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Clayton noticed the twelve-inch-long dual air horns mounted on the firewall above the oil filter canister. “Bet these make some noise.” “They sure do. That was standard equipment in 1934. Now you only see ’em on trucks,” Ed replied. Then he opened the driver’s side door. “Get up in there Clay, see how she feels.” Clayton climbed into the cab, noticing the upholstery was a heavy but soft fabric with tuck-and-roll finishing. “Is the upholstery original?” “Yes, sir. Like I said, she really didn’t get much use.” The cab was very roomy, like the old dump truck Clayton drove the previous summer. In fact, many things about the cab were reminiscent of the old bobtail that he had operated. There was a large steering wheel mounted on a straight column that angled away from the driver all the way to the floorboard. The gearshift was a long, straight rod with a black ball on the end, which came out of a boot on the floor, just left of the center of the cab. There was a starter pedal located left of the clutch. To start the car, the driver, with the key on, engaged the starter by holding the clutch down with the ball of his left foot and depressing the starter pedal with the heel. The seat was a straight bench, room enough for three. Behind the seat was a storage area, but not room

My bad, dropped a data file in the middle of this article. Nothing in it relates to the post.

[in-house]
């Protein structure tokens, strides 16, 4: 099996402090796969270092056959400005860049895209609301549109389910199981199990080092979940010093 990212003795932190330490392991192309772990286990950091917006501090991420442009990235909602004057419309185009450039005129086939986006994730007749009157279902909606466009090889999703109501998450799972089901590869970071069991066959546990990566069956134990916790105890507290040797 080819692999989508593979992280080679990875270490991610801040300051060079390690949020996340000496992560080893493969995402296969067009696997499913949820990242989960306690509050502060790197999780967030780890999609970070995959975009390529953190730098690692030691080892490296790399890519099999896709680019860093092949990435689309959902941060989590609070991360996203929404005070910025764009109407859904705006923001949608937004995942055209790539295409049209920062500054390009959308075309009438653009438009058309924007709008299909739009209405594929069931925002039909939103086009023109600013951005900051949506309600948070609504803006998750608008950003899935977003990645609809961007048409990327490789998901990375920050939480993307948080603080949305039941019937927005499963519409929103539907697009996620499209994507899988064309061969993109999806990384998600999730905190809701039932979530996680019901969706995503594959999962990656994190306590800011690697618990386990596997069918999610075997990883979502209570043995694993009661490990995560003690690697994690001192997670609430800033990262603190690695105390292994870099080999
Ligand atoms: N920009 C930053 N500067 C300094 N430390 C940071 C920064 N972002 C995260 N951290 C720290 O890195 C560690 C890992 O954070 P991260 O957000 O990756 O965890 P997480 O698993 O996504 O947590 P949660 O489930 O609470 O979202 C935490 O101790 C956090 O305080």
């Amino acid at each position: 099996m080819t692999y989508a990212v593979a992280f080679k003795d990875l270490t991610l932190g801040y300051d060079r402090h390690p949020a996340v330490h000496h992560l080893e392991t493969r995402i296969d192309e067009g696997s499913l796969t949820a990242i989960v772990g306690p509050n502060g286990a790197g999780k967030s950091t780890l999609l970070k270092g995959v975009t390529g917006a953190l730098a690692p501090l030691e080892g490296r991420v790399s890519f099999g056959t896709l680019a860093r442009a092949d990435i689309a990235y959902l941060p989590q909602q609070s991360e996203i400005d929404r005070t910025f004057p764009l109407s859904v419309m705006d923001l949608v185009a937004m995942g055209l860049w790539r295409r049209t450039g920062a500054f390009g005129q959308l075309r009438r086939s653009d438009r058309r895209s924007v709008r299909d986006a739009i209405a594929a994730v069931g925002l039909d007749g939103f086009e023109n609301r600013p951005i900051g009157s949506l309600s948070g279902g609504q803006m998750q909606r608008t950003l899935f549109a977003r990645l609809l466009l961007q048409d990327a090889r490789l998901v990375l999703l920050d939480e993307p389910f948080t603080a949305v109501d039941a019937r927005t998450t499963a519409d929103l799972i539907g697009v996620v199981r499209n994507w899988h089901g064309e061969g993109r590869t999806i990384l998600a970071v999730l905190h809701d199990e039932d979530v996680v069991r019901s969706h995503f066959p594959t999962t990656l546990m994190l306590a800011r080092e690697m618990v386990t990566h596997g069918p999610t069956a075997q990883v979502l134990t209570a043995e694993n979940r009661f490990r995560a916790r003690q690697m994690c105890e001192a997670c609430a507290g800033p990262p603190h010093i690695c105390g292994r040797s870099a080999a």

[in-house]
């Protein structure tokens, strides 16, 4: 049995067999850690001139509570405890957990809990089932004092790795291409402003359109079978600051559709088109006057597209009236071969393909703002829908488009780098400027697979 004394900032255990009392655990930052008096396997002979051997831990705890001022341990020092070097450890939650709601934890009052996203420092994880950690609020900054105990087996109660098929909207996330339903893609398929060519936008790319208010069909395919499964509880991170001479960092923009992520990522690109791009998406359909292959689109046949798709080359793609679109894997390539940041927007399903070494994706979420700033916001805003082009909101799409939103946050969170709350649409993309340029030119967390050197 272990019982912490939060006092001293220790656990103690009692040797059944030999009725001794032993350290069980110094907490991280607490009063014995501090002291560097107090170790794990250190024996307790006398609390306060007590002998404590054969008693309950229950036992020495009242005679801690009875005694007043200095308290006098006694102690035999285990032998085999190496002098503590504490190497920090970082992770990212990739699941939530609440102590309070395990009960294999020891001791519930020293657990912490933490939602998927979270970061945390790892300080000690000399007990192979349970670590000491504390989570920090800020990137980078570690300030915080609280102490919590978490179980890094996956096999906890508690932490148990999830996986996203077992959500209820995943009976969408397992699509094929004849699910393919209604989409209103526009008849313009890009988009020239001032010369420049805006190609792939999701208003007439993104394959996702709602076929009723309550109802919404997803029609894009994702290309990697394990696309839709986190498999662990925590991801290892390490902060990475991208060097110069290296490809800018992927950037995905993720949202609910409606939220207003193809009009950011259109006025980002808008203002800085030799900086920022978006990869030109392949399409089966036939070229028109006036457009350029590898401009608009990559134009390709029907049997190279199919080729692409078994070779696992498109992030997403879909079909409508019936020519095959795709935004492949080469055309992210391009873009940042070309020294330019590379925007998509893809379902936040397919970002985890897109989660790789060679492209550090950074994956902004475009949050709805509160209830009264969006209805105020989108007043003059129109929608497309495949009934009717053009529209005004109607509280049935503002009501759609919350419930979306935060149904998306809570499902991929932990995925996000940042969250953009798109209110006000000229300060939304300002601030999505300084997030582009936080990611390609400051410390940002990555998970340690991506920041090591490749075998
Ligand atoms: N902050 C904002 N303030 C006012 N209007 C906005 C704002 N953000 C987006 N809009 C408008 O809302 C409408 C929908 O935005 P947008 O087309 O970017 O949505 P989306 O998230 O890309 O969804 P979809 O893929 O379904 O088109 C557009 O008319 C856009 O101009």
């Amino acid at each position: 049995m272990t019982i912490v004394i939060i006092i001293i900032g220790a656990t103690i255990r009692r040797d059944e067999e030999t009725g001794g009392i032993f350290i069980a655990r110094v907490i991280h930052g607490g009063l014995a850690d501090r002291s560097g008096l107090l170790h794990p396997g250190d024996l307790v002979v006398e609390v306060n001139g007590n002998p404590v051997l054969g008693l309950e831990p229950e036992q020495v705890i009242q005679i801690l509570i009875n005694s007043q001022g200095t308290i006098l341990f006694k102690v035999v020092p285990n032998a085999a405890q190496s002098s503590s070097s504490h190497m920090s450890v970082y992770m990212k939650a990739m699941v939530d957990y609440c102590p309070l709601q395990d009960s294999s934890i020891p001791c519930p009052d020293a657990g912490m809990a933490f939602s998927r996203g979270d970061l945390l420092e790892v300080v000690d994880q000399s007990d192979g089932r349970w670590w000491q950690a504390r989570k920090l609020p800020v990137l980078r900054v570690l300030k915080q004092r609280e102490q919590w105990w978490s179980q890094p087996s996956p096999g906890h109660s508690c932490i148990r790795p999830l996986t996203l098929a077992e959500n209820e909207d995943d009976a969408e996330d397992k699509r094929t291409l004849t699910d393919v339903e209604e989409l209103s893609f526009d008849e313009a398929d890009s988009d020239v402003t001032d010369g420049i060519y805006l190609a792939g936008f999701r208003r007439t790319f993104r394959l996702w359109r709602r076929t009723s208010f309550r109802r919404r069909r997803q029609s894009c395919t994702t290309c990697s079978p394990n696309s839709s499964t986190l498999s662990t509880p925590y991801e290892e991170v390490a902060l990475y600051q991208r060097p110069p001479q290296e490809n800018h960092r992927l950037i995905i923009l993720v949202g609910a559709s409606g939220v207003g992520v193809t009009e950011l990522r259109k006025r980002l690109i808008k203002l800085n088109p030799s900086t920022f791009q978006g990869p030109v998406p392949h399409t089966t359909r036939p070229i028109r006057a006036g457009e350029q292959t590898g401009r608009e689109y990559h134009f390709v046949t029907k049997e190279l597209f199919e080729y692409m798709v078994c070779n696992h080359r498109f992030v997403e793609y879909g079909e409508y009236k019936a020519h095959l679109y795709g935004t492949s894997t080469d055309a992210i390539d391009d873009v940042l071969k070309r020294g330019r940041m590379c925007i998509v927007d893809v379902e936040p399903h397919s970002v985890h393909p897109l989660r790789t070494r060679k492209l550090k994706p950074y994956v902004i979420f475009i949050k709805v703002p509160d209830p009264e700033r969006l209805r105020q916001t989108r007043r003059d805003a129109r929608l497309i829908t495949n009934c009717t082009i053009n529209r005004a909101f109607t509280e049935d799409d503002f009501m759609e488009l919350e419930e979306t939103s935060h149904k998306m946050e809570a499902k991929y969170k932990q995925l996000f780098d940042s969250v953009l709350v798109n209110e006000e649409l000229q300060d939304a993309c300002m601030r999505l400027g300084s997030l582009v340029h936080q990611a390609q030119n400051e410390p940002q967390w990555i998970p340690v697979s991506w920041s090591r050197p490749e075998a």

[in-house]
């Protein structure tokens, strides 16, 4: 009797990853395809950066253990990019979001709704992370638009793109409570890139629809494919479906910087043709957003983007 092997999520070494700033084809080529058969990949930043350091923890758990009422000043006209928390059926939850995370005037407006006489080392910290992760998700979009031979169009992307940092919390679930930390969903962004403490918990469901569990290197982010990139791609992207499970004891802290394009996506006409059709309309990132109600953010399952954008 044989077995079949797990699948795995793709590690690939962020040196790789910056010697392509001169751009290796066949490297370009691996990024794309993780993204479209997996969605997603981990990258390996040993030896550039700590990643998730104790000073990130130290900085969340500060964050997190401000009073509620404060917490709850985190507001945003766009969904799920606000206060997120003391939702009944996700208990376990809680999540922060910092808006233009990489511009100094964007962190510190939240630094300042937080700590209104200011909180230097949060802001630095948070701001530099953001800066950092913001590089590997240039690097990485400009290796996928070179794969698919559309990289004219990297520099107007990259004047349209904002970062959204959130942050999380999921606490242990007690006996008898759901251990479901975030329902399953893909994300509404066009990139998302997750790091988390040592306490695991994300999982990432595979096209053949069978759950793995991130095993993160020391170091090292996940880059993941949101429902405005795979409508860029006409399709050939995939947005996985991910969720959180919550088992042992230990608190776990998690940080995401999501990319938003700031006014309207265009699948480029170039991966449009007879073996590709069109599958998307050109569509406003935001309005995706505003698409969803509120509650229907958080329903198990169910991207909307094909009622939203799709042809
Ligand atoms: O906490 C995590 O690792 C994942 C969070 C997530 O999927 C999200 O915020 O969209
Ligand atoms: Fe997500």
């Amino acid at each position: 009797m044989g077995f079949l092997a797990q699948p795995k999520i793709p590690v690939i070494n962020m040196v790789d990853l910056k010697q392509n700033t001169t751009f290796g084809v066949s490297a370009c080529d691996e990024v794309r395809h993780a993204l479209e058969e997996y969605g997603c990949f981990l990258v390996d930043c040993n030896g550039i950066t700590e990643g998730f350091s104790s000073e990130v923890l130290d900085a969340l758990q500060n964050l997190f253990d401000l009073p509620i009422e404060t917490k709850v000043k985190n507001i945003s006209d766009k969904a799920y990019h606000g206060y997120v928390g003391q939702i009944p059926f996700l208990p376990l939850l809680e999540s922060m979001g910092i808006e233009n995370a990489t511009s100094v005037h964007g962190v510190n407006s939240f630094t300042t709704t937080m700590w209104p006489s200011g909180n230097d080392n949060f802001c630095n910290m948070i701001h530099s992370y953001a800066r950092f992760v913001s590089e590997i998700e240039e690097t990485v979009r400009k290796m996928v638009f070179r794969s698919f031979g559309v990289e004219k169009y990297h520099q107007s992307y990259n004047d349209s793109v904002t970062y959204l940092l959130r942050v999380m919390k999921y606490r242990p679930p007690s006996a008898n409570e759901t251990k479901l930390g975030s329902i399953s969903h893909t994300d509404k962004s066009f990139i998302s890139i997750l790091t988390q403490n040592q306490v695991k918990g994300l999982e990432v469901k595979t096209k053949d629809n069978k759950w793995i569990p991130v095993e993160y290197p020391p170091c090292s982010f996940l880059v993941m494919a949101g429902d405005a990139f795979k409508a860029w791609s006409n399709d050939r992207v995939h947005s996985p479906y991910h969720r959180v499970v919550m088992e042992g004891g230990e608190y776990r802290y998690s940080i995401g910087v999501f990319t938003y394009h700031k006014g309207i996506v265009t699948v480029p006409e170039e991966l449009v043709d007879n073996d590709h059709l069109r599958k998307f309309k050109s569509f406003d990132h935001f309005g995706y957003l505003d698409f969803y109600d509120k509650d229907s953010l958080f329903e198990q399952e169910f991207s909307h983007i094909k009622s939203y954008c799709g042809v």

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for anything else. Clayton liked the feel of the cab, and even though the front windshield was seriously narrow, no more than twelve inches tall, he felt he had a clear view out. Ed stepped up onto the running board and showed Clayton the unusual features of the windows. The front vent windows could be swung out, and the front door window rolled down, allowing the compartment to be ventilated but blocking the wind. Or you could lock both of them in the closed position by throwing a lever and both windows could be lowered into the door. The windshield could be opened by pushing out the bottom and held in place by a center support. Across the top of the windshield was a single large sun visor that shaded both the driver and passenger sides of the cab. There was a single windshield wiper hanging from the top on the driver’s side. It was vacuum operated; air pressure would cause the wiper to swing to the right, till a valve released the air with a swoosh, and then a spring brought the blade back to its starting position with a click. The old car had, of all things, a radio to the left of the glove box. “Does the radio work?” Clayton asked, hopefully. “Sure does. Switch it on and see for yourself. You only get AM, but she sounds pretty good and has decent